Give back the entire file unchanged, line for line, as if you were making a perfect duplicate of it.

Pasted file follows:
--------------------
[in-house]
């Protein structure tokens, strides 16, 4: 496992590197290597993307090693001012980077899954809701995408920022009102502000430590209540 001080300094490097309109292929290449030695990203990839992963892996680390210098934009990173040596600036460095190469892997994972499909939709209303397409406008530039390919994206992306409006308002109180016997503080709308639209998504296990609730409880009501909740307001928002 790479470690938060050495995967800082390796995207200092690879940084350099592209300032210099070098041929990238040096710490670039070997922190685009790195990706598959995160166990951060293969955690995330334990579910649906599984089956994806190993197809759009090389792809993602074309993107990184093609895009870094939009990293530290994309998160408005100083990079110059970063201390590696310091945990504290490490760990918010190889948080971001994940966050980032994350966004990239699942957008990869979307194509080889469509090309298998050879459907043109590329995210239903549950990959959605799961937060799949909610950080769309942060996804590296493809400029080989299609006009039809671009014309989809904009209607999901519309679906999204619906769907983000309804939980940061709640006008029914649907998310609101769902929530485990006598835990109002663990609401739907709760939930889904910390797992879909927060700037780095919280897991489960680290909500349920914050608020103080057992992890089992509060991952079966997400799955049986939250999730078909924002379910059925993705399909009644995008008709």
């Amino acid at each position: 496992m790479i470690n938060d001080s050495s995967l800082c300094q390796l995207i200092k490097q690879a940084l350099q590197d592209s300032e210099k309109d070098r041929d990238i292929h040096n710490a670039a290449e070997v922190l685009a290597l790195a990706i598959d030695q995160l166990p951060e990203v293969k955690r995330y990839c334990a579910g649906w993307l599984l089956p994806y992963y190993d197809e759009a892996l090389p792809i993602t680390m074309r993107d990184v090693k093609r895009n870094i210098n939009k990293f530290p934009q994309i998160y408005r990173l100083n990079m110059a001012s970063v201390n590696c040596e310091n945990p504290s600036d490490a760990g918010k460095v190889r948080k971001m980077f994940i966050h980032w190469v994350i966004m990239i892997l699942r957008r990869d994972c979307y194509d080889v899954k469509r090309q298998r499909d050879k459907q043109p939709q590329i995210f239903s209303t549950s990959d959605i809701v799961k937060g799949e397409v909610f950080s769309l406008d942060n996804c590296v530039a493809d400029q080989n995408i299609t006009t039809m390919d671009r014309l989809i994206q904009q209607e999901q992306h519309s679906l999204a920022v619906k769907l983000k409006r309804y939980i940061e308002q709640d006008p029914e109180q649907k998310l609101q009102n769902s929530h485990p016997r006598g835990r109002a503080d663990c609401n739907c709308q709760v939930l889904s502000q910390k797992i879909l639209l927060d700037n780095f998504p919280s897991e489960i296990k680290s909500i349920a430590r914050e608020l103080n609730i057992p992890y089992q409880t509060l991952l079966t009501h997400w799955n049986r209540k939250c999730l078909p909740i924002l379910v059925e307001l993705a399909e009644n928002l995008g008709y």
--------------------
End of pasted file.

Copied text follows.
[in-house]
């Protein structure tokens, strides 16, 4: 496992590197290597993307090693001012980077899954809701995408920022009102502000430590209540 001080300094490097309109292929290449030695990203990839992963892996680390210098934009990173040596600036460095190469892997994972499909939709209303397409406008530039390919994206992306409006308002109180016997503080709308639209998504296990609730409880009501909740307001928002 790479470690938060050495995967800082390796995207200092690879940084350099592209300032210099070098041929990238040096710490670039070997922190685009790195990706598959995160166990951060293969955690995330334990579910649906599984089956994806190993197809759009090389792809993602074309993107990184093609895009870094939009990293530290994309998160408005100083990079110059970063201390590696310091945990504290490490760990918010190889948080971001994940966050980032994350966004990239699942957008990869979307194509080889469509090309298998050879459907043109590329995210239903549950990959959605799961937060799949909610950080769309942060996804590296493809400029080989299609006009039809671009014309989809904009209607999901519309679906999204619906769907983000309804939980940061709640006008029914649907998310609101769902929530485990006598835990109002663990609401739907709760939930889904910390797992879909927060700037780095919280897991489960680290909500349920914050608020103080057992992890089992509060991952079966997400799955049986939250999730078909924002379910059925993705399909009644995008008709």
């Amino acid at each position: 496992m790479i470690n938060d001080s050495s995967l800082c300094q390796l995207i200092k490097q690879a940084l350099q590197d592209s300032e210099k309109d070098r041929d990238i292929h040096n710490a670039a290449e070997v922190l685009a290597l790195a990706i598959d030695q995160l166990p951060e990203v293969k955690r995330y990839c334990a579910g649906w993307l599984l089956p994806y992963y190993d197809e759009a892996l090389p792809i993602t680390m074309r993107d990184v090693k093609r895009n870094i210098n939009k990293f530290p934009q994309i998160y408005r990173l100083n990079m110059a001012s970063v201390n590696c040596e310091n945990p504290s600036d490490a760990g918010k460095v190889r948080k971001m980077f994940i966050h980032w190469v994350i966004m990239i892997l699942r957008r990869d994972c979307y194509d080889v899954k469509r090309q298998r499909d050879k459907q043109p939709q590329i995210f239903s209303t549950s990959d959605i809701v799961k937060g799949e397409v909610f950080s769309l406008d942060n996804c590296v530039a493809d400029q080989n995408i299609t006009t039809m390919d671009r014309l989809i994206q904009q209607e999901q992306h519309s679906l999204a920022v619906k769907l983000k409006r309804y939980i940061e308002q709640d006008p029914e109180q649907k998310l609101q009102n769902s929530h485990p016997r006598g835990r109002a503080d663990c609401n739907c709308q709760v939930l889904s502000q910390k797992i879909l639209l927060d700037n780095f998504p919280s897991e489960i296990k680290s909500i349920a430590r914050e608020l103080n609730i057992p992890y089992q409880t509060l991952l079966t009501h997400w799955n049986r209540k939250c999730l078909p909740i924002l379910v059925e307001l993705a399909e009644n928002l995008g008709y």